“What’s in your wallet?” is a well known phrase. It is a clever caption coined by the credit card company master card. I suppose the phrase correctly belongs to an overweight Viking wreaking havoc in some modern day setting, as is the usual scenario for the commercial. But the question posed by this simple Viking is rather complex. What is in your wallet? In our society the wallet represents that which gets us the things we need to survive. We pull out our wallet at the gas pump, the grocery store, and pretty much anywhere we need something. Yet our wallet is also our source of charity. We pull it out at church, when our kids are in need, even perhaps when we see a homeless man asking for assistance on the roadside. We all have a spiritual wallet as well, a source from which we supply our spiritual needs and the needs of those around us as well. And frankly this Viking posed question is far more profound when it is considered spiritually. It would not be difficult for all of us to pull out our wallets this morning and answer the question “What’s in our wallet”. I have a few receipts, some business cards, a photo or two and so on. But to answer “What’s in your spiritual wallet” is challenging, especially when it comes to what we can give to others when they ask us for help.
What we do give to those who ask is a deeply important subject in the Word of God and the book of Acts gives us a story that will help us to understand what we should give to those seeking our help. Take a look at Acts 3:1-10.
The simple truth is Peter gave what he had and we need to be the type of people who “give what we’ve got”.
Peter first had to figure out what he had, because what he did not have what was asked for, namely gold and silver. He knew his life had been changed so he offered the only thing in his possession that was able to meet this man’s need, Jesus Christ. Are you focused on what you have or what you don’t?
Next, Peter had to give what he had in a way that connected with this lame man. He did this by offering dignity to this man. How many times have you stopped to look a beggar in the eye? Offering dignity with our gift is huge! People need to see they are loved. Jesus spent time with prostitutes, tax collectors and thieves and in each one he saw someone worth dying for. Do we see as Peter saw…as Jesus sees? Peter was truthful too. I love the fact he told this man he was broke but not unable to give him what he needed. Be honest with people. Lastly, he offered this man compassion. He stopped. He reached down and picked this man up. He took the time to “give what he had”.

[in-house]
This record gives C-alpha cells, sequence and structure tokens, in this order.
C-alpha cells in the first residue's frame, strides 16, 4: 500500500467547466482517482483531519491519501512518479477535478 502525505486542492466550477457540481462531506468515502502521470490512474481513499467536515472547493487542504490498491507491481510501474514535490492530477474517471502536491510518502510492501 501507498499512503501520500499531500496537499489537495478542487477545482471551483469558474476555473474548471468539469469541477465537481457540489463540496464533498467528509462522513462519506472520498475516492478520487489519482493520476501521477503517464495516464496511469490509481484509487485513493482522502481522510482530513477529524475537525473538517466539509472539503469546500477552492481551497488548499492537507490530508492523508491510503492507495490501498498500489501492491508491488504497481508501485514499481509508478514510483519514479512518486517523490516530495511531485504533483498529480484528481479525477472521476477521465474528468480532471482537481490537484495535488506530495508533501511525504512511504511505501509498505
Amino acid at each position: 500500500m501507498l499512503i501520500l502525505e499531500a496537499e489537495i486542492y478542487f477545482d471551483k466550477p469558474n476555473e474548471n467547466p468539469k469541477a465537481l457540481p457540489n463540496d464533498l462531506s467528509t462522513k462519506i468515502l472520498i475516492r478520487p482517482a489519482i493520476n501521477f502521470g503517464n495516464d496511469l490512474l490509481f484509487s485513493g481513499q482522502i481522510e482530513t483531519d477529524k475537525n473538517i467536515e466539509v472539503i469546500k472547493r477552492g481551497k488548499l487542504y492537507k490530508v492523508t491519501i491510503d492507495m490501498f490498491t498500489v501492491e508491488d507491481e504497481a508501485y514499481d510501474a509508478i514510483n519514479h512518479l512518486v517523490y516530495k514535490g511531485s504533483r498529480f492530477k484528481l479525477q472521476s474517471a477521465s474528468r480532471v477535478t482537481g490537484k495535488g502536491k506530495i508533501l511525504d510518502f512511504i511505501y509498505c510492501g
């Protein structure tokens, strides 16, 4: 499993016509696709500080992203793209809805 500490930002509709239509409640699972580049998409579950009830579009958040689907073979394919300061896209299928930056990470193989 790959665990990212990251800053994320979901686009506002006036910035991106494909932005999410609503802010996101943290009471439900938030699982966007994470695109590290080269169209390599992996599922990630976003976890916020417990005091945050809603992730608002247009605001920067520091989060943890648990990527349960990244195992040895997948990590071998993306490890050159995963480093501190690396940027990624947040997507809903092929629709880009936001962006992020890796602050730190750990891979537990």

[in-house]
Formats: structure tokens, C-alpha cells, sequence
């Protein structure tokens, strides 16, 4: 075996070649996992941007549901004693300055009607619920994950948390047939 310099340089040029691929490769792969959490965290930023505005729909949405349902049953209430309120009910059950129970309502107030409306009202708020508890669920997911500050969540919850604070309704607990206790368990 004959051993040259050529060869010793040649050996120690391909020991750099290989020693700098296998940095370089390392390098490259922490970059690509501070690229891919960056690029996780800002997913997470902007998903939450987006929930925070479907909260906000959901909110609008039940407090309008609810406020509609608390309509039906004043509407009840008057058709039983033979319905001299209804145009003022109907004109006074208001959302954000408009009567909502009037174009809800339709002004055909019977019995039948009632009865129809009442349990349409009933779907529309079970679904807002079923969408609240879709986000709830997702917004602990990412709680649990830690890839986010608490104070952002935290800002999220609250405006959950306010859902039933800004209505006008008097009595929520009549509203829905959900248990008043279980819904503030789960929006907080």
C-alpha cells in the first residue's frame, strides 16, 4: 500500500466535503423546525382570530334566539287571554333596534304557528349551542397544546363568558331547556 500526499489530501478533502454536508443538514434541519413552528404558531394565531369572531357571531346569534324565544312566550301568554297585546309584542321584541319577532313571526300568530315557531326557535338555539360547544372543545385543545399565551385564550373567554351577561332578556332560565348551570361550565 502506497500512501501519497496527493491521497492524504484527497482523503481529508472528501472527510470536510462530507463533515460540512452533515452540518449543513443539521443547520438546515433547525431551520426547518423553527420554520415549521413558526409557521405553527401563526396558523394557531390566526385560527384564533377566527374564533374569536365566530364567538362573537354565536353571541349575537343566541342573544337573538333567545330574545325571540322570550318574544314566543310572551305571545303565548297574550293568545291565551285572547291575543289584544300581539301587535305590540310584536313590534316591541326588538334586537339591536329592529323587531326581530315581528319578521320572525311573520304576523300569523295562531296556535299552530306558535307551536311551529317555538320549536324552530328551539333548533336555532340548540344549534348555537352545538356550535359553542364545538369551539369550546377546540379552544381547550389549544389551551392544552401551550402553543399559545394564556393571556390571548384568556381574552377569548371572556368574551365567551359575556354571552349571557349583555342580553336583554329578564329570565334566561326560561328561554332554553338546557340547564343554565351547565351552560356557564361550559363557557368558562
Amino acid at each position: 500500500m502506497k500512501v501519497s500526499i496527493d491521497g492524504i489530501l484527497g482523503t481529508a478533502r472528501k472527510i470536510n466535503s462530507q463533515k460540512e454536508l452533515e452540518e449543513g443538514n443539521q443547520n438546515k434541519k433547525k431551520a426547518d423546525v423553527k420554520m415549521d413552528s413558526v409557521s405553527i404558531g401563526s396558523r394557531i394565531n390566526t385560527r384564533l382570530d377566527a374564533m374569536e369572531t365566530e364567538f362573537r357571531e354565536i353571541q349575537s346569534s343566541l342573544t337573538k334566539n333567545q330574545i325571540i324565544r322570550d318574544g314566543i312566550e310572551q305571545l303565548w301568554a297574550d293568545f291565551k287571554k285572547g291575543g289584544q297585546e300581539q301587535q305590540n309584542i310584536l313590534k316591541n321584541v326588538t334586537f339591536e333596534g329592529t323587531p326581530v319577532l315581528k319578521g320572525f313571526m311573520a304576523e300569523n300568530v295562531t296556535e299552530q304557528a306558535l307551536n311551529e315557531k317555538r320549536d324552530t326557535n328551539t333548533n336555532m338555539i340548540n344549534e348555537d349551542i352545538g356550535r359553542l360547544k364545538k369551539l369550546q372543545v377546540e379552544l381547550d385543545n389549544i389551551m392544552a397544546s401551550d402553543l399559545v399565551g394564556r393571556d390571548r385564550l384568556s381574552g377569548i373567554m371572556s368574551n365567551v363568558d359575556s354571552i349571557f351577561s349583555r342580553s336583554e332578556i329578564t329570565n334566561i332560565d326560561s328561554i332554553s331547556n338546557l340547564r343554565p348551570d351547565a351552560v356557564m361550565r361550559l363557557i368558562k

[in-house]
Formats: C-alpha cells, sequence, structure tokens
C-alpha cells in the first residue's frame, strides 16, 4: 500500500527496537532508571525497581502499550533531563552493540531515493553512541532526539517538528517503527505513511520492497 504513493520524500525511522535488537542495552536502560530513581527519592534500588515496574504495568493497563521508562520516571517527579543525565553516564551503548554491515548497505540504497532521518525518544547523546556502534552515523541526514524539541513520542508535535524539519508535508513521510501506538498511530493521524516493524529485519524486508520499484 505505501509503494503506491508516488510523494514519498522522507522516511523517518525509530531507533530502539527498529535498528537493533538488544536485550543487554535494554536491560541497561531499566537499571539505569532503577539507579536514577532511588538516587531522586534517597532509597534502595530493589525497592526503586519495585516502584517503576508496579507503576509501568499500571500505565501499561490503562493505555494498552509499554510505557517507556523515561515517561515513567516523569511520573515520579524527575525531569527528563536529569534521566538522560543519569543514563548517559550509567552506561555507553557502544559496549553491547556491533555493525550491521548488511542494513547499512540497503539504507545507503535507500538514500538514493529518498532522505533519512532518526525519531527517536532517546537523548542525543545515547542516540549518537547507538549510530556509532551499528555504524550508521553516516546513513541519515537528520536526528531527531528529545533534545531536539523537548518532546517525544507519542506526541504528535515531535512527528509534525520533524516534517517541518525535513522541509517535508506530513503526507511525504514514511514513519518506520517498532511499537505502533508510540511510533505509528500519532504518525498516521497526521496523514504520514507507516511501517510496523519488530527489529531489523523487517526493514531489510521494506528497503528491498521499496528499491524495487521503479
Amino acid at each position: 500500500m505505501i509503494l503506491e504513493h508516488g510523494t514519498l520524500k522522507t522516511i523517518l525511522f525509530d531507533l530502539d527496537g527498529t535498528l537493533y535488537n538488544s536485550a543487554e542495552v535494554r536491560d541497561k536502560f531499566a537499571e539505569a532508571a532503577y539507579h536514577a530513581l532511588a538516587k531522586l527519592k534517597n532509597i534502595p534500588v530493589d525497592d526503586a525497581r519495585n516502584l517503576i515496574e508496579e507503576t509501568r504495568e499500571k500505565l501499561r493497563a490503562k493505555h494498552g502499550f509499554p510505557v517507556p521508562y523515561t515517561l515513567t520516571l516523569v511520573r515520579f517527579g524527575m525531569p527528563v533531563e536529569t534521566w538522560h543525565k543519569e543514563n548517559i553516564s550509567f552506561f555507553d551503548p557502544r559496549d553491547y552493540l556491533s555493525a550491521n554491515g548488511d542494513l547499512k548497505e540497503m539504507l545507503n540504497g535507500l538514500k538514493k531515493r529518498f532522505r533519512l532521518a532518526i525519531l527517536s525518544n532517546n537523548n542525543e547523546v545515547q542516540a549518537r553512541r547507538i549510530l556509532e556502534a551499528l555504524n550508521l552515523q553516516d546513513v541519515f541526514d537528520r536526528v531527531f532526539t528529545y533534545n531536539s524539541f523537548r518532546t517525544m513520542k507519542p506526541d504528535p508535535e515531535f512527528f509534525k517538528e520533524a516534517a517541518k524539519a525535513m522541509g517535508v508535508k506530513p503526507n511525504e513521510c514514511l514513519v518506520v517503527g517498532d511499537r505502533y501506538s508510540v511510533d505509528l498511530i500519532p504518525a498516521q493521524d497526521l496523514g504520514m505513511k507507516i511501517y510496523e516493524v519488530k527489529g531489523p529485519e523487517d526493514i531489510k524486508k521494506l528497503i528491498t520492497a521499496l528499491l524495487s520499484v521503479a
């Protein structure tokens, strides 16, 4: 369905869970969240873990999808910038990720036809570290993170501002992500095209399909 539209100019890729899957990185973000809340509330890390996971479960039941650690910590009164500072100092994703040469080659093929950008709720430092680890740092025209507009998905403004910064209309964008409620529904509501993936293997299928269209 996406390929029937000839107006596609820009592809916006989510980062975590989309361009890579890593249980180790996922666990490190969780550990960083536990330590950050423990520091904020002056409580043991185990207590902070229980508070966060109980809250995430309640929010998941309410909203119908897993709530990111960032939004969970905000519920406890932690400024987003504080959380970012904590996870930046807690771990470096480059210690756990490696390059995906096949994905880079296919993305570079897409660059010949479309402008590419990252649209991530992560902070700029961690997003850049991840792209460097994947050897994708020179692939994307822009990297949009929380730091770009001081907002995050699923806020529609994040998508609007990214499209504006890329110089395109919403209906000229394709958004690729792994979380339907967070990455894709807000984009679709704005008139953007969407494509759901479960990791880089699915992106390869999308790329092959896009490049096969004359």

The world is asking us to answer some pretty deep questions. I don’t think this lame man was only asking for money alone. He was looking for a way to survive. He found this and more in Jesus the Nazarene. What are you giving to those in the world who are looking to you for an answer to the deep questions of their life? They need to hear from you that Jesus can help them right where they are!
Friends, when we answer the questions of the world we don’t just impact one life, we impact many. Look at the end of the story. Everyone who knew this lame man were amazed at what had happened to him. When those around see someone connect a question with the answer they are profoundly impacted.
The truth friends is that you can have absolutely nothing in your wallet and still have everything to give one who is asking you for help. When Christians give what they’ve got men and women around them experience the transformation of Jesus Christ. Let us be those who would seek to answer the questions asked us with the grace of Jesus Christ.
Do you ever find it difficult to give what you’ve got when someone is asking for something else?
Why is it important to address spiritual needs along with physical needs?